Stock scream room

Discussion of the Stock portion of the Permanent Portfolio

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Xan
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Re: Stock scream room

Post by Xan » Tue Sep 17, 2019 3:31 pm

pmward, I think things would go much better if you could let things go. You've posted many times walls of text of technical gibberish (at least, that's how it comes across). Some people have pointed out that they don't believe in what you're doing. Why can't you leave it at that? Why can't you "ignore it and move on with your life" as you demand they do?
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Re: Stock scream room

Post by Smith1776 » Tue Sep 17, 2019 4:05 pm

I'd like to chime in here with a link and perspective.

https://youtu.be/3EzdvkRgToY

That link is to a Yale lecture done by Robert Shiller on efficient markets. Right around the 42 minute mark he talks about technical analysis.

Shiller, tellingly, recalls a story where he presses Burton Malkiel on why A Random Walk Down Wall Street seems to be sorely lacking on sources in his technical analysis chapters. Malkiel claims that "studies" show that technical analysis doesn't work and shoots it down.

It turns out that Malkiel was being rather liberal with how he compiled his data and did a lot of, er, "extrapolation" to come to his conclusions. Shiller later concedes that when you brush aside these unfounded criticisms, he found that technical analysis wasn't quite as unfounded as people had made it out to be.

Not exactly a ringing endorsement for technical analysis, but the idea being perhaps that there's at least something there...
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Re: Stock scream room

Post by pmward » Tue Sep 17, 2019 4:14 pm

Xan wrote:
Tue Sep 17, 2019 3:31 pm
pmward, I think things would go much better if you could let things go. You've posted many times walls of text of technical gibberish (at least, that's how it comes across). Some people have pointed out that they don't believe in what you're doing. Why can't you leave it at that? Why can't you "ignore it and move on with your life" as you demand they do?
I have tried to exit this discussion so many times... I've said time and time again that I do not care to debate this, and that I have no interest in trying to change anyone's pre-existing beliefs. I even went so far as to give in and create an isolated thread in the VP forum for any "technical gibberish" last week to compromise. I had "moved on with my life". Then I get quoted by someone up here asking a question. Then I responded to the question I was asked thinking everything had blown over, and the torches and pitchforks come out anew from people I was not responding to. You really do not understand how frustrating this is. I honestly don't even know why I'm even still here... I really enjoyed this forum when I found it last year, and it's sad that in the last week I've been completely ostracized from the forum simply because of stating some "technical gibberish" and views that go against the typical dogma of the board. I thought this forum was a bit more open minded, or at least tolerant of opposing view. Apparently, I was very wrong in that assumption.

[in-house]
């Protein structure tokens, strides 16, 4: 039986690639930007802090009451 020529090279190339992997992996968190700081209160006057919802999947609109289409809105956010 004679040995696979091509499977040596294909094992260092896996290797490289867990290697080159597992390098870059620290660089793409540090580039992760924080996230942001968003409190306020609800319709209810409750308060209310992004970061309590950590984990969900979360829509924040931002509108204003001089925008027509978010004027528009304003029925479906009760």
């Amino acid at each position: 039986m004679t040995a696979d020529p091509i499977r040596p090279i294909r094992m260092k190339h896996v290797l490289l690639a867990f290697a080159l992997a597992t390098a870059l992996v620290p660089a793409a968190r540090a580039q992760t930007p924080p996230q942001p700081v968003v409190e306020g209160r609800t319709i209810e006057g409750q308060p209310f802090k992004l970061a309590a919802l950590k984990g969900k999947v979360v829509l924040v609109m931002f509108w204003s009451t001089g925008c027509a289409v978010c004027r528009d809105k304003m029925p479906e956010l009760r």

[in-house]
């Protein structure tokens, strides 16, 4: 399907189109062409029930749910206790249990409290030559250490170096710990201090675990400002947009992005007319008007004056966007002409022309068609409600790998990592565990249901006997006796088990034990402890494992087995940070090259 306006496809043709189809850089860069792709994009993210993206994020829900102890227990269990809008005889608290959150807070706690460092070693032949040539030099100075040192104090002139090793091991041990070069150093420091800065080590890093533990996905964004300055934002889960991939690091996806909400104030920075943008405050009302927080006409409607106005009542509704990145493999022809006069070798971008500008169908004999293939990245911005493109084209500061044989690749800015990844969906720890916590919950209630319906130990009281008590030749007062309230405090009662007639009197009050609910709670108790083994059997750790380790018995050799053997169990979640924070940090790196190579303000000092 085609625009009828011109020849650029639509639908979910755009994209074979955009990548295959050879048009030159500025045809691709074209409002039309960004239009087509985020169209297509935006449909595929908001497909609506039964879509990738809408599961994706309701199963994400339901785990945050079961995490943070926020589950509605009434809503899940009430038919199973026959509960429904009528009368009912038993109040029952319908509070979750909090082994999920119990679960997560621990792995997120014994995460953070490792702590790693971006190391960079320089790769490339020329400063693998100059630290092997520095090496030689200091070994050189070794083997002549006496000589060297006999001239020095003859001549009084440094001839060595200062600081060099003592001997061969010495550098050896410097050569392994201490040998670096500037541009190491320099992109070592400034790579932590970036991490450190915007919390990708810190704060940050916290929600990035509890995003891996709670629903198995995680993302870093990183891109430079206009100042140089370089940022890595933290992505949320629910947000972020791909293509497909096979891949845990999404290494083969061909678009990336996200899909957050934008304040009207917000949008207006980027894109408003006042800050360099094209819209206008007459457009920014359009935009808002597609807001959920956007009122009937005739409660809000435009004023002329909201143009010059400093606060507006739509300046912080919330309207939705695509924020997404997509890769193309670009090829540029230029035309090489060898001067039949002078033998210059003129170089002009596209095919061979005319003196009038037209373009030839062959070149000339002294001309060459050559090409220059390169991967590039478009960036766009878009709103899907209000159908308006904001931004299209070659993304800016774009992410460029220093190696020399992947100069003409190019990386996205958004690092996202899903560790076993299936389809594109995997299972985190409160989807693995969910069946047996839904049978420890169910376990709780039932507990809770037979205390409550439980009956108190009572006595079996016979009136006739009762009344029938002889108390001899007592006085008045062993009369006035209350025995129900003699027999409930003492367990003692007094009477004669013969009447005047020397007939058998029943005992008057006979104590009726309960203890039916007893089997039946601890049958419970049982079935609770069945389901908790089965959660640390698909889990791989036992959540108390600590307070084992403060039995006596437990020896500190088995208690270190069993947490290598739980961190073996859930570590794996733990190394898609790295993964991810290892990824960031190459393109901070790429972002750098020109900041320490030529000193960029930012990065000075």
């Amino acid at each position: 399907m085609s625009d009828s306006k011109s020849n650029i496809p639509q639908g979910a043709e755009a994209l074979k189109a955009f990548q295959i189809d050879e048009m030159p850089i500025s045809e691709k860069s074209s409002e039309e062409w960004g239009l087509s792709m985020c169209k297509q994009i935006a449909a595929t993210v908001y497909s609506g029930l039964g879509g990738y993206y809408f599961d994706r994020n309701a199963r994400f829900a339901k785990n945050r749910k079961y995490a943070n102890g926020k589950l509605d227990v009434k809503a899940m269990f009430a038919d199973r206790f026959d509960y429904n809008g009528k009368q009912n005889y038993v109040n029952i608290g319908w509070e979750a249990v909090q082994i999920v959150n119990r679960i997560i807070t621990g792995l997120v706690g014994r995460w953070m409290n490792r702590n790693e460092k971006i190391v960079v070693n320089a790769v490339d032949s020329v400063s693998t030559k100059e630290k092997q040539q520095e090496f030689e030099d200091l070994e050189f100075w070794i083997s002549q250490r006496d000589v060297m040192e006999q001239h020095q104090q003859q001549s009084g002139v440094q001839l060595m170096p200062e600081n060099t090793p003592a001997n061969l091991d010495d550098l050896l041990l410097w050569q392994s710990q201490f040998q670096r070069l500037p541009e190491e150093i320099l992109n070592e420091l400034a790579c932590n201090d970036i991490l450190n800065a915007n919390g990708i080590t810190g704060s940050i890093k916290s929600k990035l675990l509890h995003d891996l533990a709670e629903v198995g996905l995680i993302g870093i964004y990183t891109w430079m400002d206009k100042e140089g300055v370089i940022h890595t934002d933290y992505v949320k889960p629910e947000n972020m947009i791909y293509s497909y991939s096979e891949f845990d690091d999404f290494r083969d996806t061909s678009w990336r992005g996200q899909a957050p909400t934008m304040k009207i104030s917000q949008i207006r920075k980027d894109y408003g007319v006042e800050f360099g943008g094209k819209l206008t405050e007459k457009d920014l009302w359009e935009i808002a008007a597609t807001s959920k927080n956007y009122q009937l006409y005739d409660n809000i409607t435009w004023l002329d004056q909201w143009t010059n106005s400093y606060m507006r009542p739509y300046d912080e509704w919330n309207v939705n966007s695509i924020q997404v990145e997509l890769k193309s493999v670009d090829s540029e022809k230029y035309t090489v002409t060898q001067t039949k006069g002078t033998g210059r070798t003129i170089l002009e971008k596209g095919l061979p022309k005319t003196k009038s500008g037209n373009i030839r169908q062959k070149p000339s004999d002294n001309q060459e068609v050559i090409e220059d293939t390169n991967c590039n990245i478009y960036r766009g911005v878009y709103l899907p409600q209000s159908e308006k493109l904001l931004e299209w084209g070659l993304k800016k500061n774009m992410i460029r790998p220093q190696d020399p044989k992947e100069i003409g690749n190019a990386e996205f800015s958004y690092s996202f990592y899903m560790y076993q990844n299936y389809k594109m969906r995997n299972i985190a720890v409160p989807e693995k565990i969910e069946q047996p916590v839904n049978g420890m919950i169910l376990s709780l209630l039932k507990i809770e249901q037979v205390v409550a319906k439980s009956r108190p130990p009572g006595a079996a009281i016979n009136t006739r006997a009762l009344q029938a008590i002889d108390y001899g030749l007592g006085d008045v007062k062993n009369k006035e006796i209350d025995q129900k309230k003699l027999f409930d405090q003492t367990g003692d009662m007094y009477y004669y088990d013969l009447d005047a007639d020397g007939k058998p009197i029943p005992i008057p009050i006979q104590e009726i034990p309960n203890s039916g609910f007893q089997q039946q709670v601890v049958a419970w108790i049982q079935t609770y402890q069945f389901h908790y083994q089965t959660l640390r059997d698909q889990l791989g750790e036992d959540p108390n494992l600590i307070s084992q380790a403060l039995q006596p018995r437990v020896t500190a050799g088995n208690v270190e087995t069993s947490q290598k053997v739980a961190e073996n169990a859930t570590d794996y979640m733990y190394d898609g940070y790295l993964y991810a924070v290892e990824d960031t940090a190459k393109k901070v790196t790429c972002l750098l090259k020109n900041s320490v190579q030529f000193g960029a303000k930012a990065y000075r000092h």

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Xan
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Re: Stock scream room

Post by Xan » Tue Sep 17, 2019 5:00 pm

pmward wrote:
Tue Sep 17, 2019 4:14 pm
Xan wrote:
Tue Sep 17, 2019 3:31 pm
pmward, I think things would go much better if you could let things go. You've posted many times walls of text of technical gibberish (at least, that's how it comes across). Some people have pointed out that they don't believe in what you're doing. Why can't you leave it at that? Why can't you "ignore it and move on with your life" as you demand they do?
I have tried to exit this discussion so many times... I've said time and time again that I do not care to debate this, and that I have no interest in trying to change anyone's pre-existing beliefs. I even went so far as to give in and create an isolated thread in the VP forum for any "technical gibberish" last week to compromise. I had "moved on with my life". Then I get quoted by someone up here asking a question. Then I responded to the question I was asked thinking everything had blown over, and the torches and pitchforks come out anew from people I was not responding to. You really do not understand how frustrating this is. I honestly don't even know why I'm even still here... I really enjoyed this forum when I found it last year, and it's sad that in the last week I've been completely ostracized from the forum simply because of stating some "technical gibberish" and views that go against the typical dogma of the board. I thought this forum was a bit more open minded, or at least tolerant of opposing view. Apparently, I was very wrong in that assumption.